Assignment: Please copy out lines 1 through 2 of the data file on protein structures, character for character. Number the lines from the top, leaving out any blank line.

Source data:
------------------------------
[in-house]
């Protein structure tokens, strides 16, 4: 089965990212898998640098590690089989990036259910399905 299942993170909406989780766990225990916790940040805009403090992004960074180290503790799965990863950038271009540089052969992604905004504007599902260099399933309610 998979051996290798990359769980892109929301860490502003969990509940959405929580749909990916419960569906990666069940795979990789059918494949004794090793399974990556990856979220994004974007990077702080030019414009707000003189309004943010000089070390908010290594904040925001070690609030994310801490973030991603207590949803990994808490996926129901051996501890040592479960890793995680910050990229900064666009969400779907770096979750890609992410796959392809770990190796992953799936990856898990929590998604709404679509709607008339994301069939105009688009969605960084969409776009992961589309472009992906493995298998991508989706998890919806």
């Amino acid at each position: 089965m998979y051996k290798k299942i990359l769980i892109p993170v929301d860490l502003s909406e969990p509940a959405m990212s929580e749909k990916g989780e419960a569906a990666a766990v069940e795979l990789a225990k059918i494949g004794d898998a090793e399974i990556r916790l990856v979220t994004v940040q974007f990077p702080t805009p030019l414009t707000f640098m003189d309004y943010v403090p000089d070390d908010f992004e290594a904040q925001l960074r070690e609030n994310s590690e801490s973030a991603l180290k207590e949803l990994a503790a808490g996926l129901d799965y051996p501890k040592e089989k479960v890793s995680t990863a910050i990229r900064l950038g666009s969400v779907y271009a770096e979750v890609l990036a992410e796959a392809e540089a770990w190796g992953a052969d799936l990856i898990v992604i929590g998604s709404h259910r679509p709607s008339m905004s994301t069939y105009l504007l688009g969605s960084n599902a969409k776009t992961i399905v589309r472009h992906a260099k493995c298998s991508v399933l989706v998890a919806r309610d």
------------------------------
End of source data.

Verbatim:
[in-house]
């Protein structure tokens, strides 16, 4: 089965990212898998640098590690089989990036259910399905 299942993170909406989780766990225990916790940040805009403090992004960074180290503790799965990863950038271009540089052969992604905004504007599902260099399933309610 998979051996290798990359769980892109929301860490502003969990509940959405929580749909990916419960569906990666069940795979990789059918494949004794090793399974990556990856979220994004974007990077702080030019414009707000003189309004943010000089070390908010290594904040925001070690609030994310801490973030991603207590949803990994808490996926129901051996501890040592479960890793995680910050990229900064666009969400779907770096979750890609992410796959392809770990190796992953799936990856898990929590998604709404679509709607008339994301069939105009688009969605960084969409776009992961589309472009992906493995298998991508989706998890919806």